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Local governments must be proactive about AI revolution

AI revolution


With talk of artificial intelligence dominating much of the conversation around tech, local governments of all shapes and sizes are weighing the risks and benefits of employing AI to improve services, streamline data, and engage with the public. 

Knoxville Chatbot
This chatbot feature on the city of Knoxville's 311 website is just one of the ways that artificial intelligence is already being used in cities across the country. The ability of machine learning to predict outcomes helps more easily direct citizens to the services and departments they need. 

TML Preferred Technology Partner VC3 recently hosted the webinar “Embracing the Future: AI’s Influence on Local Government” to discuss how artificial intelligence works, how local governments are already using AI, and what policies local governments may want to adopt concerning data privacy.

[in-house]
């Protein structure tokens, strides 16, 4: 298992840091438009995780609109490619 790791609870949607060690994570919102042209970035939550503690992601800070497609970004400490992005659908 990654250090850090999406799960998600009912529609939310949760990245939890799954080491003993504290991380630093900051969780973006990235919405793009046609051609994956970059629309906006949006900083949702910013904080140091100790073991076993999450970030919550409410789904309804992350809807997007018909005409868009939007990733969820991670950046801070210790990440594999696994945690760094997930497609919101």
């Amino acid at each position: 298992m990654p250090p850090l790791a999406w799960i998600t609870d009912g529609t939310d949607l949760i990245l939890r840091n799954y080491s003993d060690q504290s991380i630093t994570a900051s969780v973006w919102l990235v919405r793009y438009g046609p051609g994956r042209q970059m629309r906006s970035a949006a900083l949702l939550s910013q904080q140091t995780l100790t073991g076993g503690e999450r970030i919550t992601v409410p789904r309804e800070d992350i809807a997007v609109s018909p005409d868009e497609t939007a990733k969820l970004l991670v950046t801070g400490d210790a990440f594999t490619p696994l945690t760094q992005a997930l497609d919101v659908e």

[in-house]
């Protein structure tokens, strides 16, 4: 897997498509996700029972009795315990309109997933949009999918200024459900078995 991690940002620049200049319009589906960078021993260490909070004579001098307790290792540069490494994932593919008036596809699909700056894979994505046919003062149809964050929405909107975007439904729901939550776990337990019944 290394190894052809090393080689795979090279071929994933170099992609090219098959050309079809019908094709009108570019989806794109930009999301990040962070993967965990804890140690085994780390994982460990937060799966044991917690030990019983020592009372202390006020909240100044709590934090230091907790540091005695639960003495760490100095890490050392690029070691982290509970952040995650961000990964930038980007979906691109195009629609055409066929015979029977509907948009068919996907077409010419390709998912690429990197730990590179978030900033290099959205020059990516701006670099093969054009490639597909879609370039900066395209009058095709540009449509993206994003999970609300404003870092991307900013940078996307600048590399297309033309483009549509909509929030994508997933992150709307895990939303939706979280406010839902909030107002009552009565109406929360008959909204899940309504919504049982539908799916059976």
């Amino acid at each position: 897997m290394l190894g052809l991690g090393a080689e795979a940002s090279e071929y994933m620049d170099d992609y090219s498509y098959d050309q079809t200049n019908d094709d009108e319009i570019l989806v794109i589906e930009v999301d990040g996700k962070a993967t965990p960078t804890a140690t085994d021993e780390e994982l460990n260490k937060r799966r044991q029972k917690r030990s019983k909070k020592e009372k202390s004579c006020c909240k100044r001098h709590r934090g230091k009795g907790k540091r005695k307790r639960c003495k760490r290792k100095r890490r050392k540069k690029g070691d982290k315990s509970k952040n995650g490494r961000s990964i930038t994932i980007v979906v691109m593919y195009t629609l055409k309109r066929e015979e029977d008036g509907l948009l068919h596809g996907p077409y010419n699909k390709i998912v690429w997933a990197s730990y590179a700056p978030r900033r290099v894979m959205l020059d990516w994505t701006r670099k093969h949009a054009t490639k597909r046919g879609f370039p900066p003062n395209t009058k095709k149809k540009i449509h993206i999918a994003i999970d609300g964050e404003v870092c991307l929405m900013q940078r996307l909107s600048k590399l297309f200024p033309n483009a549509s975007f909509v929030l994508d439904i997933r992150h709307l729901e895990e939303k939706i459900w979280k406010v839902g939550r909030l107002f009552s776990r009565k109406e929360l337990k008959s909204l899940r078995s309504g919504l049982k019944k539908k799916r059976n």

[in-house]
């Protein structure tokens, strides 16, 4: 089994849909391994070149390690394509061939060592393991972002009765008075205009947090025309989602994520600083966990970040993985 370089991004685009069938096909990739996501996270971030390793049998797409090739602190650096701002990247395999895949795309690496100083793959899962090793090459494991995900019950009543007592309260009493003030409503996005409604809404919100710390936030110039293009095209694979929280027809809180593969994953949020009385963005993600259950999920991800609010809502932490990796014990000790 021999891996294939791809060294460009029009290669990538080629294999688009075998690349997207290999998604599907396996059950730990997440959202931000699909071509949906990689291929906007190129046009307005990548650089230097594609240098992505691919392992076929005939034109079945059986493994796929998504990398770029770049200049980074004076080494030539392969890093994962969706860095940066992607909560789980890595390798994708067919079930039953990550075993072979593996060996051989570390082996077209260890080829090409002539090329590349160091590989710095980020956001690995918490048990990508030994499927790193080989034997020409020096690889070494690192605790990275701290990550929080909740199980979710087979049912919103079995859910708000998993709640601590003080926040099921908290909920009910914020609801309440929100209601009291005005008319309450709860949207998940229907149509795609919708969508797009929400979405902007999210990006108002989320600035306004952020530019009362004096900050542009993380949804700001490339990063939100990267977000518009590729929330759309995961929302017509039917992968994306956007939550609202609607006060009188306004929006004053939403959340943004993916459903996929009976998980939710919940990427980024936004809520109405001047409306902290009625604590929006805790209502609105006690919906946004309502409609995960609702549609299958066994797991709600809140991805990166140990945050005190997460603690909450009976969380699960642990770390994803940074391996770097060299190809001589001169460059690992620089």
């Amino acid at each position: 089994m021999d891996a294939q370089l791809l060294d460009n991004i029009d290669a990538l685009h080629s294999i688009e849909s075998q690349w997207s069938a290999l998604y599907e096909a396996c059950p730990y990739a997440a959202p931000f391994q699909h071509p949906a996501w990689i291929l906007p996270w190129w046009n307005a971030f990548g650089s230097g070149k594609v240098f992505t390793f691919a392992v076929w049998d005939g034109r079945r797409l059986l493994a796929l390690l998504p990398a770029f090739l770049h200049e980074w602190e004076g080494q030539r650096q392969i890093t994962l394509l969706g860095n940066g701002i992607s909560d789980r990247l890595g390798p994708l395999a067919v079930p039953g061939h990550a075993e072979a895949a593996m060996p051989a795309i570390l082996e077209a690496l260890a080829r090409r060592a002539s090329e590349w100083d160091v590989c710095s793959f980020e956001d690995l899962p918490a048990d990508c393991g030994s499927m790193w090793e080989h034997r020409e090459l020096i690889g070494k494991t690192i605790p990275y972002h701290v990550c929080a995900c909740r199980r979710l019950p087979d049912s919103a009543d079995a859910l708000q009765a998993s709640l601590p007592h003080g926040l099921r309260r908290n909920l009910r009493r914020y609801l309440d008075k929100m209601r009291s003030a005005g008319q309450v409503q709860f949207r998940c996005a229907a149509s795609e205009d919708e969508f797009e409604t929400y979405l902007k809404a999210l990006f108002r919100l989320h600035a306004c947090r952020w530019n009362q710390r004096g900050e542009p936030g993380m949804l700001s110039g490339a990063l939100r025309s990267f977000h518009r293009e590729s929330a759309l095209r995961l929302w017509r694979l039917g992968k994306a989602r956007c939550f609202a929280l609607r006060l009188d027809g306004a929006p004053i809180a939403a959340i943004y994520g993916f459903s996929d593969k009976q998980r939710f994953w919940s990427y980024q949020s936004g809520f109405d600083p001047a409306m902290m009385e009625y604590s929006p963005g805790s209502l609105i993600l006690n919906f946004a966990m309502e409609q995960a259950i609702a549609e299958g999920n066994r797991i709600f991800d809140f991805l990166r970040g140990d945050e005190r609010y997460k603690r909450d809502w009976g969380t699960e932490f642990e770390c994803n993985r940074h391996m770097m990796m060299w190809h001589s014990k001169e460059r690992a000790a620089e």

Kevin Benson, director of applications development for VC3, said many municipalities or their employees are already using AI in ways they may not anticipate, such as having a chatbot pop up on a municipal website or Facebook page to answer frequently asked questions, autocorrect and autosuggest features, and spam filters in email. 

“Until now, we have all considered ourselves unique in our ability to create something new, to create something that didn’t exist before,” Benson said. “What AI is doing now is filing tax returns, replying to emails, and making music. It is amazing what is going on in the artificial intelligence space.”

With AI already in use, Benson said cities need to take time to consider both how they can use this technology and what parameters and policies they want to put in place for employees using AI in the office.


Benson said AI is defined as a branch of computer science that uses a large amount of data to predict patterns. Humans often make decisions based on information and knowledge, past experiences, and their emotions.